How Receptive Is Credit Union Leadership to a Merger?

In the world of credit unions, mergers are an essential part of growing and staying relevant. In fact, a well-planned merger can actually help you gain a significant competitive advantage. With that said, it seems some leaders are resistant to the idea of mergers for a variety of reasons—maybe they don’t have adequate suitors, or perhaps they think they can withstand the changes in the industry by keeping with the status quo. Of course, neither of these excuses—or the many others that exist—is a positive strategy if you want your organization to continue succeeding.

By the Numbers

According to survey results in a study recently conducted by CEO Advisory Group, credit union leaders of organizations of all sizes are generally receptive to the idea of mergers. In fact, 48.2% of leaders are very receptive to the idea of merging if they’ll be the continuing CU (acquirer), while 17.5% of leaders are very receptive to the idea of being acquired.

Among credit unions that could potentially become the acquiree, the greatest number of respondents were not receptive to the idea, however. 32.5% of the respondents were disengaged from the idea. Perhaps that’s because they’re already operating successful organizations, or perhaps it’s because they don’t fully understand the benefits that can result from a well-executed merger.

In the middle of the pack, approximately 20% of respondents noted they’d be receptive to a merger on either side of the field, both as acquirers and acquirees. This, of course, would be contingent upon the benefits to be gained for both parties, but with one in five respondents being open to the idea of a merger, this certainly makes a case for the ever-changing landscape of the credit union industry.

What the numbers do tell us is that leaders tend to be on different sides of the fence when the discussion of mergers comes around, generally speaking. While about the same percentage of respondents were somewhat receptive to the idea of a merger, the numbers vary greatly on either side of that question. While nearly one-third of respondents were not receptive at all to being acquired in a merger, only about 17% were not interested in a merger if they would be the acquiring party.

Addressing the Concerns

Despite the overwhelming changes in the credit union industry in recent decades, some leaders are understandably concerned about merging with another financial institution. The fear of the unknown exists with regard to how the changes will affect their employees, their overall operations, and most importantly, their members.

Naturally, one must weigh both the benefits and downsides before considering entering into a merger. Do mergers create value for members? Sure they do, but only if they’re assessed and carried out correctly.

For starters, credit unions generally tend to have like-minded customer service missions and overall visions. This means the acquiring CU will likely want to take care of your members in the best way possible, just as your current organization does.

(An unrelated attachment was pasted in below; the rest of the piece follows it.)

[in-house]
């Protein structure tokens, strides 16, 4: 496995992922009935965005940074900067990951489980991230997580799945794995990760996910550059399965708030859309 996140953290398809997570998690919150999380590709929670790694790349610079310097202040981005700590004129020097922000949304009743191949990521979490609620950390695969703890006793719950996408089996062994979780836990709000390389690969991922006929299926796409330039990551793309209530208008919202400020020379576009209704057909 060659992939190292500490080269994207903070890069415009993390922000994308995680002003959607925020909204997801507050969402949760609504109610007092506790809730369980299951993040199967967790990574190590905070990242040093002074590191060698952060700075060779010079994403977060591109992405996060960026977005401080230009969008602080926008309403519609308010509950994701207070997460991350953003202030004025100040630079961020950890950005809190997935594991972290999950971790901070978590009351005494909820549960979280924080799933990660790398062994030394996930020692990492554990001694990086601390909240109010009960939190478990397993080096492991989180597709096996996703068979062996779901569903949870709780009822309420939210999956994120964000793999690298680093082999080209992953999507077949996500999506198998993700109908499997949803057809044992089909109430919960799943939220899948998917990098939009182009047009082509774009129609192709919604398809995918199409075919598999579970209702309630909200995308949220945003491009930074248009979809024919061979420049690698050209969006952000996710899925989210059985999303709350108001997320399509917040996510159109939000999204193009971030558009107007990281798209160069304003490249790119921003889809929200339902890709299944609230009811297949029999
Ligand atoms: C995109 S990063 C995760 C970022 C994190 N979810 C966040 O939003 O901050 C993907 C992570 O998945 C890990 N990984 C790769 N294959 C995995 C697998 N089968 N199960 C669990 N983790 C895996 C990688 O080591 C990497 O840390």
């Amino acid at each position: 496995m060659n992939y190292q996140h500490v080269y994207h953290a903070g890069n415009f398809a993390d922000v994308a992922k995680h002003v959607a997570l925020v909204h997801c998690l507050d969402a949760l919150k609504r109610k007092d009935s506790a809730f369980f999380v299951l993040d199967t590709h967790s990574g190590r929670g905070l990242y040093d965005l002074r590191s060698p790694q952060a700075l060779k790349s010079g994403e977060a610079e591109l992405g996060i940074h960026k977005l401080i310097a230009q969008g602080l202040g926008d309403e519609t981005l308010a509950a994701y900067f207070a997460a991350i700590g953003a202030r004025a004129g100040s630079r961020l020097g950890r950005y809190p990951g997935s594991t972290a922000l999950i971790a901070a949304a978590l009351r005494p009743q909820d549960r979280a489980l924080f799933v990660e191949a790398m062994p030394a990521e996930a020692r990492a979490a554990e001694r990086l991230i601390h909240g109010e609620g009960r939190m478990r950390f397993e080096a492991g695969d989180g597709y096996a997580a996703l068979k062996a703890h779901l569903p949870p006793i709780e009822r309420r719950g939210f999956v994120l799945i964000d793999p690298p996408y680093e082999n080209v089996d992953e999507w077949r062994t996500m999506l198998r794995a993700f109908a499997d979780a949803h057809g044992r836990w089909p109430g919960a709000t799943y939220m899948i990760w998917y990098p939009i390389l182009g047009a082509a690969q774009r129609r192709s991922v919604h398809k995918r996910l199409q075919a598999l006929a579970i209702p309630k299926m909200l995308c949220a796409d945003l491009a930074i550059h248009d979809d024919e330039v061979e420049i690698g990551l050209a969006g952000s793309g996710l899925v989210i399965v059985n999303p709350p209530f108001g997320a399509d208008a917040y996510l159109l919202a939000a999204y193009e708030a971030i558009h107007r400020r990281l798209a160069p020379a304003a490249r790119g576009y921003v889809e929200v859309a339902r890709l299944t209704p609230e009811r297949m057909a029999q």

Another element to consider is your financial situation; in particular, if your credit union is currently in a struggling monetarily, a merger might be the only way to protect your members and continue to provide them with the technology, service, and rates with which they’ve become accustomed.

According to the NCUA:

The financially troubled credit union that does find a merger partner has less standing to negotiate terms of the merger agreement that could benefit the credit union’s members, staff, and officials.

In other words, the better your financial position, the better your ability to negotiate with potential merger partners. It’s important to consider this as a possibility before you find yourself in an upside-down position because waiting too long can diminish your ability to make demands that coincide with your current strategies and services.

Considerations Regarding a Potential Credit Union Merger

Given that around this time last year, NCUA approved 31 mergers with combined assets of $2.1 billion, there’s certainly cause to say leaders are generally receptive to the idea of mergers. This is because mergers enable credit unions to:

  • Expand their services
  • Overcome poor financial situations
  • Obtain officials
  • Grow
  • Sustain or gain membership

With all this on the table, the decision to merge still isn’t something you should weigh lightly. The following are a few key pieces under which firm consideration should be taken before committing to a merger:

1. Culture Fit

It’s important to consider a merger partner that offers the same long-standing values, beliefs, and processes that represent your own organization. This will ensure your customers, both internal and external, will be as minimally affected by forthcoming changes as possible.

2. Member Retention

Credit unions that have different member charters—even if all else is perfectly aligned—could wind up with declining memberships. It’s important to understand at the forefront that members of each organization can slide seamlessly into the new structure without disrupting the existing charters.

3. Regulations

Did you know that the NCUA must approve all transactions based on the following criteria?

  • The merger or acquisition is in the best interest of the members
  • It’s in line with the requirements of the Federal Credit Union Act, the NCUA’s rules and regulations, and the IRPS 03-1
  • It minimizes risk to the NCUSIF

There are many hurdles in the merger process.  In future articles we will be sharing further insights on CU leaders’ perspectives on the most significant obstacles to a merger.